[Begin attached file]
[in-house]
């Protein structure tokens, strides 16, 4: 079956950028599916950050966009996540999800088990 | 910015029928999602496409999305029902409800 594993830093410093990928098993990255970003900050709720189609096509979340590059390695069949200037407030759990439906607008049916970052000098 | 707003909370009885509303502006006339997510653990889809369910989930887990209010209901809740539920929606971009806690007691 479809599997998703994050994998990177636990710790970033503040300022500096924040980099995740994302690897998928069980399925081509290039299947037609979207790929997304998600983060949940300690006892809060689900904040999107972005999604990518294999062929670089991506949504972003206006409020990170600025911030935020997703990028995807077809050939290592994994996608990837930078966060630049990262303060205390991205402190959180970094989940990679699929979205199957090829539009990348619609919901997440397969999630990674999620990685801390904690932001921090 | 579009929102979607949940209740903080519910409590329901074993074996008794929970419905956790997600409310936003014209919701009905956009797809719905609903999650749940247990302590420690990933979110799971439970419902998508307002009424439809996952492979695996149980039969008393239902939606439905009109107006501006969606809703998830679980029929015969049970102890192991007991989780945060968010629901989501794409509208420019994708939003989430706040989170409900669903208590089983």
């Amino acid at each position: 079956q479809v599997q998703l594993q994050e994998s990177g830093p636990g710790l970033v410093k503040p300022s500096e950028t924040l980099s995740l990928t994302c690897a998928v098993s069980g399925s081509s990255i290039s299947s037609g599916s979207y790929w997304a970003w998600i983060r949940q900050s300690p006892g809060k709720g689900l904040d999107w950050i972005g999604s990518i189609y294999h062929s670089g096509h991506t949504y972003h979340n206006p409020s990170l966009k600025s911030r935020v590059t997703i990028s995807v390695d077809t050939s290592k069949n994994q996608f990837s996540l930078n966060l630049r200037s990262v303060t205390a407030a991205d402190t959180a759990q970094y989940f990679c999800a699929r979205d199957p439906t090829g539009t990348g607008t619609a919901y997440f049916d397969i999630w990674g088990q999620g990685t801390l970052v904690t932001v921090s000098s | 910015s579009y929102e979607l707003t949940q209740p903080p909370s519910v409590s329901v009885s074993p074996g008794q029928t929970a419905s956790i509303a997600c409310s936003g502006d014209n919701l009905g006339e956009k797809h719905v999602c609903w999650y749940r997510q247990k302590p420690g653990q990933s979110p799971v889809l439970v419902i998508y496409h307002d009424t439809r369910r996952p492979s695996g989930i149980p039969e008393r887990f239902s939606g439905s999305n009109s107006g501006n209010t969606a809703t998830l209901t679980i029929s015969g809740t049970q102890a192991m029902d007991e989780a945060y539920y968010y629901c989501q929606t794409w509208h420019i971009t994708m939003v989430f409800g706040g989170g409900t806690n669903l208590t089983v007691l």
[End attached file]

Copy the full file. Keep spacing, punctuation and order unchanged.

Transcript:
[in-house]
């Protein structure tokens, strides 16, 4: 079956950028599916950050966009996540999800088990 | 910015029928999602496409999305029902409800 594993830093410093990928098993990255970003900050709720189609096509979340590059390695069949200037407030759990439906607008049916970052000098 | 707003909370009885509303502006006339997510653990889809369910989930887990209010209901809740539920929606971009806690007691 479809599997998703994050994998990177636990710790970033503040300022500096924040980099995740994302690897998928069980399925081509290039299947037609979207790929997304998600983060949940300690006892809060689900904040999107972005999604990518294999062929670089991506949504972003206006409020990170600025911030935020997703990028995807077809050939290592994994996608990837930078966060630049990262303060205390991205402190959180970094989940990679699929979205199957090829539009990348619609919901997440397969999630990674999620990685801390904690932001921090 | 579009929102979607949940209740903080519910409590329901074993074996008794929970419905956790997600409310936003014209919701009905956009797809719905609903999650749940247990302590420690990933979110799971439970419902998508307002009424439809996952492979695996149980039969008393239902939606439905009109107006501006969606809703998830679980029929015969049970102890192991007991989780945060968010629901989501794409509208420019994708939003989430706040989170409900669903208590089983």
């Amino acid at each position: 079956q479809v599997q998703l594993q994050e994998s990177g830093p636990g710790l970033v410093k503040p300022s500096e950028t924040l980099s995740l990928t994302c690897a998928v098993s069980g399925s081509s990255i290039s299947s037609g599916s979207y790929w997304a970003w998600i983060r949940q900050s300690p006892g809060k709720g689900l904040d999107w950050i972005g999604s990518i189609y294999h062929s670089g096509h991506t949504y972003h979340n206006p409020s990170l966009k600025s911030r935020v590059t997703i990028s995807v390695d077809t050939s290592k069949n994994q996608f990837s996540l930078n966060l630049r200037s990262v303060t205390a407030a991205d402190t959180a759990q970094y989940f990679c999800a699929r979205d199957p439906t090829g539009t990348g607008t619609a919901y997440f049916d397969i999630w990674g088990q999620g990685t801390l970052v904690t932001v921090s000098s | 910015s579009y929102e979607l707003t949940q209740p903080p909370s519910v409590s329901v009885s074993p074996g008794q029928t929970a419905s956790i509303a997600c409310s936003g502006d014209n919701l009905g006339e956009k797809h719905v999602c609903w999650y749940r997510q247990k302590p420690g653990q990933s979110p799971v889809l439970v419902i998508y496409h307002d009424t439809r369910r996952p492979s695996g989930i149980p039969e008393r887990f239902s939606g439905s999305n009109s107006g501006n209010t969606a809703t998830l209901t679980i029929s015969g809740t049970q102890a192991m029902d007991e989780a945060y539920y968010y629901c989501q929606t794409w509208h420019i971009t994708m939003v989430f409800g706040g989170g409900t806690n669903l208590t089983v007691l």